I did call by Ironclad Miniatures stand, and lo and behold they didn't have the steam tanks I wanted with them but offered to post them on 'later in the week'.  Long term readers might recall a similar promise back in 2011, which turned into a month's wait with pretty poor communication from Ironclad.  Let's see if things have improved a little since then.

One other thing that struck me was how ubiquitous Zvezda kits are becoming.  They seem aimed at gamers, since unlike many other plastic kit manufacturers, they produce simple models in wargame scales (e.g. 1/100 for 15mm).  Every other stand seemed to have a dump basket full of the 15mm vehicle kits at £2.75-2.99 and either 4 for £10 or 5 for £12.75 offers.  They have me once again seriously considering 1938: A Very British Civil War in 15mm using the Portable Wargame rules.

I'm told that the show was quite busy Saturday, but on Sunday when we went, while there was a good crowd, it wasn't painfully packed out.  For the first time in a long while, I didn't have to fight my way through crowds to get to the Bring & Buy table, which made for a refreshing change.  Sadly there weren't any bargains there to tickle my fancy.

Anyway, 'twas a good day out indeed.

Today Jonesy and I played our first game of In Her Majesty's Name.  But that, as they say, is another story....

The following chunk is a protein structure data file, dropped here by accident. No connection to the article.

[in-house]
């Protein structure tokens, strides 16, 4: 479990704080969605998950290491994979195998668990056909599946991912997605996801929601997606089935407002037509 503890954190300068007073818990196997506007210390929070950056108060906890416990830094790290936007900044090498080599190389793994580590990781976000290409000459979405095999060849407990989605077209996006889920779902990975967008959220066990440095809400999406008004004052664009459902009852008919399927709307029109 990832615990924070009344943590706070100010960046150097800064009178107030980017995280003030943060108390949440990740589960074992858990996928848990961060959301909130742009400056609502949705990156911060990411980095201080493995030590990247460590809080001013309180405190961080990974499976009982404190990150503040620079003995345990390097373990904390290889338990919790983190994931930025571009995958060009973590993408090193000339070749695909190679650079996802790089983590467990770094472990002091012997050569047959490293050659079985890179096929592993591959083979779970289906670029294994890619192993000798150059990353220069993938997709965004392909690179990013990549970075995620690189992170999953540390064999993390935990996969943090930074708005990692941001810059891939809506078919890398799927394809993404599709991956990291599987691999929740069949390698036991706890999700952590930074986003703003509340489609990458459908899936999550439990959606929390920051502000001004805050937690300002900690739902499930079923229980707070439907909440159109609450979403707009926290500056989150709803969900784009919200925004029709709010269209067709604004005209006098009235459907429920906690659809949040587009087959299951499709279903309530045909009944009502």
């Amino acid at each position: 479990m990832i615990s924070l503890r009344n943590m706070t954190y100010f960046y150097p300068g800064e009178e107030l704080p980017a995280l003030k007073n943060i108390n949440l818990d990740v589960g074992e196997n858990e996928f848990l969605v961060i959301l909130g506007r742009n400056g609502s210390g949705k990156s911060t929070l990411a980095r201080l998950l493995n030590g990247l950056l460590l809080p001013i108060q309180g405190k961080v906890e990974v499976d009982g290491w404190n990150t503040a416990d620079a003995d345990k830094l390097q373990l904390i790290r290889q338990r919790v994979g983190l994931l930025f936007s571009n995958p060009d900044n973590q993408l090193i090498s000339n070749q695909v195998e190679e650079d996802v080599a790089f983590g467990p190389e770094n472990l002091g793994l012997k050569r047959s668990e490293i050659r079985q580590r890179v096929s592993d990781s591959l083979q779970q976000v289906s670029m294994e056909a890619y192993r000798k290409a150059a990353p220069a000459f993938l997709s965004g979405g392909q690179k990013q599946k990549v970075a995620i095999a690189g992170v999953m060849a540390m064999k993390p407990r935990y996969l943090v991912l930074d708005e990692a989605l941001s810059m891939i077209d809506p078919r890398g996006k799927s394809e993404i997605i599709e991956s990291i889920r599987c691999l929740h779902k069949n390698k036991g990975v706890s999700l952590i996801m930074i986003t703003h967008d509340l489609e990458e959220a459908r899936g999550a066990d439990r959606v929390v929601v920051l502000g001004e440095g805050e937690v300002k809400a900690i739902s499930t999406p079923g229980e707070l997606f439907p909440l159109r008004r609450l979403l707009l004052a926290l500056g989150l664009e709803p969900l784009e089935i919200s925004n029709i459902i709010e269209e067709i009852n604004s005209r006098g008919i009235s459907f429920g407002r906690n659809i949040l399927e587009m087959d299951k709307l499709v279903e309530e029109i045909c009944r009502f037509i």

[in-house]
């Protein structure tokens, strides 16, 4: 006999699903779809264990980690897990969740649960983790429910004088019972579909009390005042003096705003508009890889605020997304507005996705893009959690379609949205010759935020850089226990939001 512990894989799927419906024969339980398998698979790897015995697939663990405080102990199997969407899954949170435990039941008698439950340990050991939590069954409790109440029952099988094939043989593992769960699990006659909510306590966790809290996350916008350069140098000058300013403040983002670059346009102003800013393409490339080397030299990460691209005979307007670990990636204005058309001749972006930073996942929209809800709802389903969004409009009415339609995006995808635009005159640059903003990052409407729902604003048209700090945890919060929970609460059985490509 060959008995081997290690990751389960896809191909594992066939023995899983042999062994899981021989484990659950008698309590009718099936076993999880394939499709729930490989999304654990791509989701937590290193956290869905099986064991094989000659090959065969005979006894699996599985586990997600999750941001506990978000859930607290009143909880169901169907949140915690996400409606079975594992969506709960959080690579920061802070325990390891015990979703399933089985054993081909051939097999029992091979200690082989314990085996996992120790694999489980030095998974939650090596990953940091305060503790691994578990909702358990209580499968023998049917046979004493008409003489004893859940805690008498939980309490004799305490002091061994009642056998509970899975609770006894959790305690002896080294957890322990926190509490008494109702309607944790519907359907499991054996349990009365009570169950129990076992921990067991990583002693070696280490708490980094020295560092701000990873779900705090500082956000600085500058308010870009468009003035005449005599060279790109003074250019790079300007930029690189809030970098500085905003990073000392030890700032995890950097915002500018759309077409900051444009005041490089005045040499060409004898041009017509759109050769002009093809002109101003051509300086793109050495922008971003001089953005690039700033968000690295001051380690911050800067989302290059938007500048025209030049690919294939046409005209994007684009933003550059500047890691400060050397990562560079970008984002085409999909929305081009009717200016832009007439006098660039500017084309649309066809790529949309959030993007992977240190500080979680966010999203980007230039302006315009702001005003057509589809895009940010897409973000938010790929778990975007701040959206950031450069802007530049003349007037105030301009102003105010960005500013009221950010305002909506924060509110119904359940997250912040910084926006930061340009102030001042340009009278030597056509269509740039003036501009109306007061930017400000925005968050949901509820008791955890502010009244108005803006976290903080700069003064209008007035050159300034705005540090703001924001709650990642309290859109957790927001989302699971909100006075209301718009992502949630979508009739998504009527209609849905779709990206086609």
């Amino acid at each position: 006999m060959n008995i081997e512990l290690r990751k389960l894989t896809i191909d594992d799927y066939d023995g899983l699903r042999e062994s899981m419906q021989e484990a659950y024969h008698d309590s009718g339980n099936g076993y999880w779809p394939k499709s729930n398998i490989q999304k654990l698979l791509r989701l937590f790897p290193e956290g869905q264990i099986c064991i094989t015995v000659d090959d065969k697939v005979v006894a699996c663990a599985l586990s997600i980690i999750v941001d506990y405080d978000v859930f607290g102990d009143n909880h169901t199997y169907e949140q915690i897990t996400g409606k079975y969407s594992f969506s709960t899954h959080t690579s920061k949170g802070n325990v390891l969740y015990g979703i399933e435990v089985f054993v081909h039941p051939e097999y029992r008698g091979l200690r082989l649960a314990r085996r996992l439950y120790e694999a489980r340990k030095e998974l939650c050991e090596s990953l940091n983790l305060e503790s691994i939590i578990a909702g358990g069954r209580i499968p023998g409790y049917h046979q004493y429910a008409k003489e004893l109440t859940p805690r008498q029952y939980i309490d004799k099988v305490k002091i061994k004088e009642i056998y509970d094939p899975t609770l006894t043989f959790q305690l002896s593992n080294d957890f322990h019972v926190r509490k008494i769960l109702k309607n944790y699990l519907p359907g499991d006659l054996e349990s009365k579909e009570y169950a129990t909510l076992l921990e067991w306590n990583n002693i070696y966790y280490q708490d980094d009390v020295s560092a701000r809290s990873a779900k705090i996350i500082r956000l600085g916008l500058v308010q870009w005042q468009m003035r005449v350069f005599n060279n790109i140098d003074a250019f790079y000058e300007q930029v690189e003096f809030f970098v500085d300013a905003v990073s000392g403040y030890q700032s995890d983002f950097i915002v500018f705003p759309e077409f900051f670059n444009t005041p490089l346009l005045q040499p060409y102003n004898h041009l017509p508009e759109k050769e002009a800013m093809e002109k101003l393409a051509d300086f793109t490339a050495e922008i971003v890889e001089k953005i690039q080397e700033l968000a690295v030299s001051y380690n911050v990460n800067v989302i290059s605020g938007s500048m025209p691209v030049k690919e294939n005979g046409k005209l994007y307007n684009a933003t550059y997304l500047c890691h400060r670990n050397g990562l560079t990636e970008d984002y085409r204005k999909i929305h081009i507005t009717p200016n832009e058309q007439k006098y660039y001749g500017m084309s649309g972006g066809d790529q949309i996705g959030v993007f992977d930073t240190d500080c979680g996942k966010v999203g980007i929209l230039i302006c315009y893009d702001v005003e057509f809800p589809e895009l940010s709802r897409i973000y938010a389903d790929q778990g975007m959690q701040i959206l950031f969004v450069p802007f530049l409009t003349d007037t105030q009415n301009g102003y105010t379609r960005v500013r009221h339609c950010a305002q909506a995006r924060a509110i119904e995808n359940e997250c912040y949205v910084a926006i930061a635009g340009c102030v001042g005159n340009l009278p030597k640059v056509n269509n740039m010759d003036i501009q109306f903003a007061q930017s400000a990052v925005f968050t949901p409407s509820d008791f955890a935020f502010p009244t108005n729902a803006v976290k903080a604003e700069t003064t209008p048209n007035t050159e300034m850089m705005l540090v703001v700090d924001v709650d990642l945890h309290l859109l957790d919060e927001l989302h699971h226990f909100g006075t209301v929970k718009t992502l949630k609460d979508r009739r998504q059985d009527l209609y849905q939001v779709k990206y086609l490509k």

Wednesday, 15 May 2013

I'm on my way I'm making it...

It has been decided.  I am being dragged, kicking and screaming, to Sheffield Triples this weekend (probably Sunday).

It's been a while since I've been to any wargaming shows other than Phalanx.   Though I'm not exactly swimming in disposable income right now, I have fallen back on the reserves of the Coin Jar to finance the outing (My rationale is that coins that have languished in a jar for twelve months or more can be counted as "lost and found" falling outside the household accounting system and thus are freed up to be squandered on extra-budgetary treats!)  A lengthy counting-and-bagging session yielded a quite decent budget for the weekend expedition.

I don't want, need, or intend to buy much at the show (famous last words).   While tinkering in the Man Cave the other day I came across some large scenic columns I'd picked up at last year's Phalanx for a steal from the Bring And Buy.  I'm thinking one of them might make a fine pseudo-Nelson's Column with a suitable 54mm figure mounted at the top (to go with the Ainsty lions I bought last year).  Sadly 54mm Lord Nelson figures are thin on the ground, so unless I'm willing to pay Collector's prices (which I'm certainly not!) I'm thinking a generic, 18th century officer figure from Irregular will make a suitable proxy.

I'll also be calling at the Empress Miniatures stand, but I'm afraid what I'm looking for must remain a secret for now.  Loose lips sink ships, and all that.

The Triples web page lists traders but doesn't list demo and participation games, but I'm hoping that the world of 1938 A Very British Civil War will have a presence there so I can say hello.  Regular readers will know that while I don't game the period per se, I do feel a great affinity with it as a spiritual sibling of VSF (and I'm still pondering the viability of doing it in 15mm)